As 1st Anniversary of NJ Medical Aid-in-Dying Law Nears, 42 Healthcare Facilities Have Adopted Patient-Supportive Policies

Facilities across State Now Allow Doctors to Participate in the Law

Two days before the 1st anniversary of New Jersey’s Medical Aid in Dying for the Terminally Ill Act, Compassion & Choices reports that 42 large medical centers, hospitals, and hospices across the state have adopted policies allowing their doctors to offer this peaceful dying option to terminally ill patients who request it. The nonprofit, end-of-life care advocacy organization led the grassroots campaign to pass the law, which took effect a year ago this Saturday on Aug. 1, 2019. 

Compassion & Choices has a free online “Find Care” tool that enables New Jerseyans to find the nearest healthcare facility with this patient-supportive policy. It shows that every New Jersey resident lives within 50 miles or less from a patient-supportive healthcare system.

Kevin Stone and Susan Boyce. She has a progressive, terminal genetic disease called Alpha-1 Antitrypsin Deficiency, that requires her to use an oxygen tank because her lung function is below 30 percent.

“Since the law took effect, I have felt free to enjoy the rest of my life without worrying about needlessly suffering in agony when it ends,” said Rumson resident Susan Boyce, who has a progressive, terminal genetic disease called Alpha-1 Antitrypsin Deficiency, that requires her to use an oxygen tank because her lung function is below 30 percent (read and watch Susan’s full story at “For the last year up until the COVID-19 pandemic hit, I have been traveling with my family and enjoying outdoor activities like camping. Before the law passed, I didn’t have the peace of mind to do that.”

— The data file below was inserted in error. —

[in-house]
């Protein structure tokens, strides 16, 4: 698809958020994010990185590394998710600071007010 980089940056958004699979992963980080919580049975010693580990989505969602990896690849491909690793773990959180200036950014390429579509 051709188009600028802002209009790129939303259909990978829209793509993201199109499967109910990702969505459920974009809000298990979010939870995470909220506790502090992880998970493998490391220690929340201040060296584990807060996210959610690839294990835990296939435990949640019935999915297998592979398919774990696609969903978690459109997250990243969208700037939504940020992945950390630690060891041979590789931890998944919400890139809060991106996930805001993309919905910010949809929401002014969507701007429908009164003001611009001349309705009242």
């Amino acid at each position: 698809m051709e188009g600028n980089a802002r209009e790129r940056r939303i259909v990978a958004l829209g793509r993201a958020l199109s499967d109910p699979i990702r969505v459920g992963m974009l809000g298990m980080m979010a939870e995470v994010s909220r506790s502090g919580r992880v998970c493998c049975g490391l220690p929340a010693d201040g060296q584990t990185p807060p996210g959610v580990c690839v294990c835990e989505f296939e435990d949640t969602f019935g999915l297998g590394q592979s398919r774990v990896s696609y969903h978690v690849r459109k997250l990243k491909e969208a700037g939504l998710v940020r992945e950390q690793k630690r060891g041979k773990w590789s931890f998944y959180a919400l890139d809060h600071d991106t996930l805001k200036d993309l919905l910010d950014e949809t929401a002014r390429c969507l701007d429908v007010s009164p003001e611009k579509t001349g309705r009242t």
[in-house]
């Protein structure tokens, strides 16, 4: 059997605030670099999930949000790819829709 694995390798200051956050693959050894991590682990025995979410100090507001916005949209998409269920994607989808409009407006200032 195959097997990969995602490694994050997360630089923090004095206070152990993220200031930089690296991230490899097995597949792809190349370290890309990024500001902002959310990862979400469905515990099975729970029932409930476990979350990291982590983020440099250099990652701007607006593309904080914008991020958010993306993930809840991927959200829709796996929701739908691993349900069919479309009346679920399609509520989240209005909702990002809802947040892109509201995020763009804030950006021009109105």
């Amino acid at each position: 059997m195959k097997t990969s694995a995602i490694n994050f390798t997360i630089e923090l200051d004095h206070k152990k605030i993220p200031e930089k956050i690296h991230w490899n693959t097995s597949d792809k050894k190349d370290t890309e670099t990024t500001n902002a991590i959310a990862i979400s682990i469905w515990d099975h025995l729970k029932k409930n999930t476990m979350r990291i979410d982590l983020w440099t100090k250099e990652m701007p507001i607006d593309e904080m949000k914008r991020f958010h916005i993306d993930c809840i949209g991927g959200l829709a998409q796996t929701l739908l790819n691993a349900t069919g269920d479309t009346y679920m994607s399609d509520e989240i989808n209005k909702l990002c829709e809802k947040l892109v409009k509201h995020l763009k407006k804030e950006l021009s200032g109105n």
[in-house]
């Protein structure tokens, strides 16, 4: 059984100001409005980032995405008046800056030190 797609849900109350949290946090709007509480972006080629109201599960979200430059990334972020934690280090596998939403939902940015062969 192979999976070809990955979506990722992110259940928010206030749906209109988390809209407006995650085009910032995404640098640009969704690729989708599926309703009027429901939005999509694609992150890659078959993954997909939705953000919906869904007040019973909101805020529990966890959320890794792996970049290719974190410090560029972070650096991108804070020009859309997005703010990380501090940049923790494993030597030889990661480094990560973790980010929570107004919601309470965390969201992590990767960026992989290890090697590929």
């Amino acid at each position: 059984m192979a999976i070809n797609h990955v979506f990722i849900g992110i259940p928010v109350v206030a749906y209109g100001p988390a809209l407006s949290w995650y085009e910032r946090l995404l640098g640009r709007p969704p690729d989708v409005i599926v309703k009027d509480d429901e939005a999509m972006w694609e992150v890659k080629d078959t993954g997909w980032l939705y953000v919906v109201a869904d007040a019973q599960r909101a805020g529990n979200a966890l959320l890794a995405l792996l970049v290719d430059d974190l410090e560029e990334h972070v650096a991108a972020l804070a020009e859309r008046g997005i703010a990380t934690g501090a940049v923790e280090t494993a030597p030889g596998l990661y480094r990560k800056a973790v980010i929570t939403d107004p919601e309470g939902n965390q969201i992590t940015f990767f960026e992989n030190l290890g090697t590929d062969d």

Since Governor Phil Murphy signed the bill into law on April 12, 2019, Compassion & Choices has trained more than 500 New Jersey healthcare providers about the medical practice and fielded hundreds of inquiries from New Jersey residents about the new law. The organization has also created online tools and resources for patients and doctors, including our online Plan Your Care Resource Center that now includes a COVID-19 specific toolkit to help people navigate end-of-life care during the pandemic.

These tools complement the guidance provided by the New Jersey Department of Health for healthcare providers and patients about how to participate in the law and the forms required to do so on its website at The New Jersey Hospital Association has posted a law implementation toolkit for healthcare providers on its website at

“Working in partnership with state health officials, despite the COVID-19 crisis, we’ve made significant progress in implementing the law, so eligible terminally ill patients can use medical aid in dying and avoid needless suffering at the end of life if they want,” said Kim Callinan, who grew up in Bergen County and is president and CEO of Compassion & Choices. “We know from experience implementing medical aid-in-dying laws in other states that our work to help educate healthcare providers and patients has only just begun. It will take a sustained effort over the next few years to fully implement this law.”

“New Jersey physicians are closely following federal and state guidelines for maintaining the highest standard of care during the COVID-19 crisis, including the end-of-life care option of medical aid in dying,” said Deborah Pasik, M.D. FACR, a physician in Morristown, New Jersey. “I am proud that the New Jersey Department of Health and the New Jersey Hospital Association have provided leadership to physicians across the state who want to be able to offer this option to their terminally ill patients.”

New Jersey is among 10 jurisdictions nationwide that authorize mentally capable, terminally ill adults with six months or less to live to have the option to request and receive a doctor’s prescription for medication they can decide to take to die peacefully in their sleep if their suffering becomes unbearable. The other nine jurisdictions that authorize medical aid in dying are California, Colorado, Hawai‘i, Maine, Montana (via state Supreme Court ruling), Oregon, Vermont, Washington, and Washington, D.C. Collectively, these 10 jurisdictions have more than 40 years of experience successfully implementing this medical practice and represent more than one out of five people (22%) nationwide.